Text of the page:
Taylor borrows the term “overlapping consensus” from John Rawls, but by it he means something considerably shallower, and therefore less necessarily committed to neutrality toward contested ideas of the good. Taylor thinks that “Rawls still tries to hold on to too much of the older independent ethic.” Rawls expects citizens not only to endorse a set of political principles, but also to accept a doctrine of political constructivism and just terms of cooperation. This, Taylor thinks, is too much to ask. As a schedule of rights, political liberalism for Taylor may suggest an independent political ethic. But any schedule of principles will need interpretation, and interpreters inevitably will do this in light of their comprehensive moral views. To that extent, they will inevitably partake of the common ground strategy.

    Taylor’s analysis implies that absolute neutrality is unattainable. Any state position will rely on some common ground, and no common ground is universal.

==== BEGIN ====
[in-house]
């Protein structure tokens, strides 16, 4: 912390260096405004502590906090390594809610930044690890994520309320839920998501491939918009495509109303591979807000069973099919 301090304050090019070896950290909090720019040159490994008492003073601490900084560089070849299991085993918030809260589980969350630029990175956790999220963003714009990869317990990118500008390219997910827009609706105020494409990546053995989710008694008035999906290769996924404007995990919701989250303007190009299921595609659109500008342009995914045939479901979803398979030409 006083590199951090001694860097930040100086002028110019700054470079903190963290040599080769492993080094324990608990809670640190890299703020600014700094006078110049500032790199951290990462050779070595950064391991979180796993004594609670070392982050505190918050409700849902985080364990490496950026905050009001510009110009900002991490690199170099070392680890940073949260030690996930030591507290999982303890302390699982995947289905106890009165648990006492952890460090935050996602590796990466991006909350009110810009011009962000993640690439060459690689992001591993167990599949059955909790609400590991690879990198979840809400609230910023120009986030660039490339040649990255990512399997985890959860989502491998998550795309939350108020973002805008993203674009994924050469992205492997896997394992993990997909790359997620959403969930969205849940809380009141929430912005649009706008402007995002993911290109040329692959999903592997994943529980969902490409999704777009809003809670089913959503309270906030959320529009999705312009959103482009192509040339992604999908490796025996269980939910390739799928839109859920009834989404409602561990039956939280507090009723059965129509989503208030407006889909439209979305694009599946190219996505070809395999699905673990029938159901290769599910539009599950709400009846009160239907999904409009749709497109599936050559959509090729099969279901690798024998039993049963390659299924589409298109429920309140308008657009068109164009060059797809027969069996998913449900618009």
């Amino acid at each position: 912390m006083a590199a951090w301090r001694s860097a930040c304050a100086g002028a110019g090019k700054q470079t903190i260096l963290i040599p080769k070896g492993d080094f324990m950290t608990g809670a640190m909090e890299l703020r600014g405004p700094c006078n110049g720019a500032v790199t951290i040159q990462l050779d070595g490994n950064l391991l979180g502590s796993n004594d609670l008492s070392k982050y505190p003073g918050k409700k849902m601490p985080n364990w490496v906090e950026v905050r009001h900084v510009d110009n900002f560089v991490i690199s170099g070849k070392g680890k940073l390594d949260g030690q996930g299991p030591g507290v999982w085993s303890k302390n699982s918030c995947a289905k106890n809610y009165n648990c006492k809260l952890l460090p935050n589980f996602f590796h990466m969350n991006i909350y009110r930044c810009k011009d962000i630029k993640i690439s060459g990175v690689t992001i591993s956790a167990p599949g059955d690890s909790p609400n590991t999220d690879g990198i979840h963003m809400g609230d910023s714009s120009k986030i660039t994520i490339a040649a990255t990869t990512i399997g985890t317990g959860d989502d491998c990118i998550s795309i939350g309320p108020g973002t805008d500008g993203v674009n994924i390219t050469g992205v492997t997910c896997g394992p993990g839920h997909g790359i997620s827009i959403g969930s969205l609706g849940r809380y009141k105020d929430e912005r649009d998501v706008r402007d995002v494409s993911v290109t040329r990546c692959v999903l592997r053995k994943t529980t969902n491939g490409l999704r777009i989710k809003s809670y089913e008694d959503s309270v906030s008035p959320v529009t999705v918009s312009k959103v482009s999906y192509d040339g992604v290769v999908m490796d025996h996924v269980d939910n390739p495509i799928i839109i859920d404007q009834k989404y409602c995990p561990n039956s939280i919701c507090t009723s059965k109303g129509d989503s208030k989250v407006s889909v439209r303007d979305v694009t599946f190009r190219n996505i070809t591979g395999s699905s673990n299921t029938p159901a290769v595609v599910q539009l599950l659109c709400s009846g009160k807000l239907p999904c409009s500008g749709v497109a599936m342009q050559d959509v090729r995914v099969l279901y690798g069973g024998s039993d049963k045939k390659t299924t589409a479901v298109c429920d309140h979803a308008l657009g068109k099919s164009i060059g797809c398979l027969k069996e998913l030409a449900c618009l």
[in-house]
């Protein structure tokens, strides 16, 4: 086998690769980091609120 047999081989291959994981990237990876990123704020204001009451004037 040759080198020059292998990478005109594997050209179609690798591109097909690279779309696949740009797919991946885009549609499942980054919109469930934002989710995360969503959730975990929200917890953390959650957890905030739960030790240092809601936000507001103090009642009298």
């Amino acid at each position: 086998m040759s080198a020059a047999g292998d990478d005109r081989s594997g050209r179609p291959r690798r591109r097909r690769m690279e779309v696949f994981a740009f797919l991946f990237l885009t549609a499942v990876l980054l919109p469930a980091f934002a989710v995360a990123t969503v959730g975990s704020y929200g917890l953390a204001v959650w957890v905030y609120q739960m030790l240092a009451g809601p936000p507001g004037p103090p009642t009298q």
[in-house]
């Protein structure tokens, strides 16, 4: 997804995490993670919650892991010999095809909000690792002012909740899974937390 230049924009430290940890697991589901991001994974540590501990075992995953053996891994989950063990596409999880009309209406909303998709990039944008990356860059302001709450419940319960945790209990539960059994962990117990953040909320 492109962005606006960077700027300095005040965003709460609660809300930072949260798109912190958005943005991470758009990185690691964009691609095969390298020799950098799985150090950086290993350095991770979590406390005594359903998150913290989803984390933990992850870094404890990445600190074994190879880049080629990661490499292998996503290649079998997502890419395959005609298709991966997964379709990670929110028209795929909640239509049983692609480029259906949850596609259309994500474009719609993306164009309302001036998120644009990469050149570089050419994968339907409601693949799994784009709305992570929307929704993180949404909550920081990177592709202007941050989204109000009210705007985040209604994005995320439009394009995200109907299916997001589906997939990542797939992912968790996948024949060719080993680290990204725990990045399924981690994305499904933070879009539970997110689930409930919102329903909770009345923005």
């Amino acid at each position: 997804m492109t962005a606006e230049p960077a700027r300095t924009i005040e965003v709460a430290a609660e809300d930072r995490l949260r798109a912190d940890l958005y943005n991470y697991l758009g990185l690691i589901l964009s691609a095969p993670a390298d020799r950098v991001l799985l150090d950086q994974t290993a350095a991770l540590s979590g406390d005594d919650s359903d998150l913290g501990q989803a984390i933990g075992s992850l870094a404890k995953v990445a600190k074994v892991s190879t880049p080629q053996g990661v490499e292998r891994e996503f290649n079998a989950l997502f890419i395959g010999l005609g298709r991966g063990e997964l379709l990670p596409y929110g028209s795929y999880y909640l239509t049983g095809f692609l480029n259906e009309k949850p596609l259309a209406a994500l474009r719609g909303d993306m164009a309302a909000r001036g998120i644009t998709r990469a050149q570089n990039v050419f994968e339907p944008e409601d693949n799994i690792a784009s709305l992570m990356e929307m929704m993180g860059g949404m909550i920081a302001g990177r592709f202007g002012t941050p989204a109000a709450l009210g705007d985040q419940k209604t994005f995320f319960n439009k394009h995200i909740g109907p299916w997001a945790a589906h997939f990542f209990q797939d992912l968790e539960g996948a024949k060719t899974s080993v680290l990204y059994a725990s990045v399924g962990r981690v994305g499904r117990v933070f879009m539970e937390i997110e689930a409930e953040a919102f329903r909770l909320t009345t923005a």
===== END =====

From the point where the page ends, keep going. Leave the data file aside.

The answer to this puzzle, I think, is to note that there exist a large variety of possible modes of neutrality. The absolute neutrality toward all conceptions of the good proposed by Ronald Dworkin and Bruce Ackerman are only one available flavor of neutrality.

    The range of possible justifications for any version of neutrality is broad. The following is a crude taxonomy of typical strategies of argument. It probably does not exhaust the possibilities, and arguments for neutrality typically rely on more than one of these moves.

    One strategy is the argument from moral pluralism, which holds that there are many good ways of life and that the state should not prefer any of these to any other. Another is the argument from futility, which holds that some perfectionist projects are doomed to failure. The argument from incompetence holds that the state should be neutral about things that it is likely to get wrong. The argument from civil peace proposes that some issues be removed from the political agenda in order to avoid destructive controversy. Finally, the argument from dignity argues that some political projects fail to properly respect citizens’ capacity for free choice.